Wednesday, March 9, 2011

World-Class Education

Every few years someone decides that we need to fix our education system. I don't understand this phenomena especially since many of the "fixes" end up creating more of a mess. I have an idea that is quite simple - pay teachers more than stock brokers and CEOs . . . or maybe pay stock brokers and CEOs the same salary as teachers.

I started to think about the issue when a message from the White House requesting input on education landed in my inbox yesterday:
"The state of the American education system today is unacceptable. As many as one quarter of American students don't finish high school. We've fallen to ninth place in the proportion of young people with college degrees. The quality of our math and science education lags behind many other nations. 
For the sake of the next generation, and America's economic future, this has to change. Providing our nation's students with a world-class education is a shared responsibility. We can't out-compete the rest of the world in the 21st century global economy unless we out-educate them."
While I agree that we should be concerned about our education system, I find the wording of this message disturbing. Shouldn't we provide a "world-class" education because it is the right thing for a democracy to do? Is the only reason to out-compete? Are math and science the only areas that lag? What about preparing young people to be creative and compassionate world leaders?

The email provided a link to a "tell us what you think" page - so I did (click here for the link). As usual, I colored outside the lines a bit in my response.
"First of all - we should provide a "world-class" public education because it is the right thing for a democracy to do not because it gives us a leg up on the world stage.
I am the parent of three remarkable and highly creative young adults in there 20s who would not be where they are without my constant advocacy and support within an education system that would like to think “one size fits all.” Until we stop treating students like cars to be loaded up with standard parts on an assembly line, we will keep losing the young people who possess the vision and compassion to shape a better world.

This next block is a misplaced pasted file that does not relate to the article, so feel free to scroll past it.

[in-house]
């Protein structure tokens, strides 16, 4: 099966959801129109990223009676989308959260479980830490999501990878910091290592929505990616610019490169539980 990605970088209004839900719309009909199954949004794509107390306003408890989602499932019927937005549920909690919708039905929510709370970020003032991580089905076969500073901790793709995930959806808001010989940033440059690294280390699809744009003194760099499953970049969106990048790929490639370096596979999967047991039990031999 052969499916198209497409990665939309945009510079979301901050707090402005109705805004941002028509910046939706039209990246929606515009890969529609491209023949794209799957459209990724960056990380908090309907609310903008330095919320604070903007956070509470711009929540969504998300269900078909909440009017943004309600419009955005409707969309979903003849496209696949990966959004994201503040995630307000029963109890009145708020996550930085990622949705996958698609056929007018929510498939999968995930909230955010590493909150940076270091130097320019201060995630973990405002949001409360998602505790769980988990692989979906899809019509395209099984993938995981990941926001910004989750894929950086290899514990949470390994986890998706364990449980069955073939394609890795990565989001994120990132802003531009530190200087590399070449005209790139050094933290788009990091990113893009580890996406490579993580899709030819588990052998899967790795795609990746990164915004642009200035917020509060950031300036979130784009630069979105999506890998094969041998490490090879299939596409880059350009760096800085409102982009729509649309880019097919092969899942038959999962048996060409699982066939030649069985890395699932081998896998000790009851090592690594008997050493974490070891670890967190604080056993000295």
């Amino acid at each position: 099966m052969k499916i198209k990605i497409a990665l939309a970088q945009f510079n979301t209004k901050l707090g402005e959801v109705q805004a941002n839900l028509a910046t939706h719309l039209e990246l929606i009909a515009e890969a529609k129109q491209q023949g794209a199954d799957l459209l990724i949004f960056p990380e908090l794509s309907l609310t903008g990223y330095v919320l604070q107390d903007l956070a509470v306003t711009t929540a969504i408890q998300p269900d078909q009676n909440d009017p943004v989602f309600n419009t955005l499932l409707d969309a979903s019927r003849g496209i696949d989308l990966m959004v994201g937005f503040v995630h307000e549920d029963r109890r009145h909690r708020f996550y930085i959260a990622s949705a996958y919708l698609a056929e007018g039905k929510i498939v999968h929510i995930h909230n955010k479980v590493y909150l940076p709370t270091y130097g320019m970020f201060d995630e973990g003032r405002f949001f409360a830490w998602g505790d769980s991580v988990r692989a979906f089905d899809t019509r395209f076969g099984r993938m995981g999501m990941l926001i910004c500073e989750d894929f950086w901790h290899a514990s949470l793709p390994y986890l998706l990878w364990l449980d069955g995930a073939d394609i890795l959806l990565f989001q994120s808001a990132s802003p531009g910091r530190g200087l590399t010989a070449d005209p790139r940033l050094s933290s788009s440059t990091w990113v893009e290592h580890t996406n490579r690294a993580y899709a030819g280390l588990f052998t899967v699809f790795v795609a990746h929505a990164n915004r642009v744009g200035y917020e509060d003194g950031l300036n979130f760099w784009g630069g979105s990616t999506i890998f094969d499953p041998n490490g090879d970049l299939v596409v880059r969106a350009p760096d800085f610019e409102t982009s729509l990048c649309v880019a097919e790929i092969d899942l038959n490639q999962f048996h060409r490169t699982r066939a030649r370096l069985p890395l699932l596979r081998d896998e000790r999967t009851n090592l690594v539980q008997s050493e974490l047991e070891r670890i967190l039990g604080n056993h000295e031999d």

Testing does not teach. The emphasis on standardized tests in recent years has more to do with the breakdown of our education system than any other single factor. Money that could be spent on creating a positive and challenging learning environment staffed by talented and enthusiastic teachers is wasted on expensive tests; time that could be devoted to engaging students in both the arts and sciences is wasted on preparation for tests; students who would be inspired by innovative programs and individual support are lost in the battle over test scores; and we are all deprived of the limitless potential of our youth.
We cannot solve the problems of our country or the global society by just producing more mathematicians and scientist. Technicians without a balanced education in history, literature, and the arts are useless and lack of support for young artists and deep thinkers will result in our downfall. The contributions to society by my three children, an independent filmmaker, a high school science teacher, and a budding costume designer are as valuable as those made by researchers and engineers. 
There is no quick fix for education and no easy way to assess the outcome of our efforts. We cannot leave education to the educators or the politicians.  If children don’t succeed, it is as much the due to the lack of parental support and lack of an investment by the individual student as it is to the educational institution. My children have succeeded in spite of the roadblocks placed in their way by our education system."
I suppose this was an exercise in futility, but it made me feel better to express my opinion about an issue that is perhaps the most critical one we face in this country because our democracy will fail without an educated citizenry.

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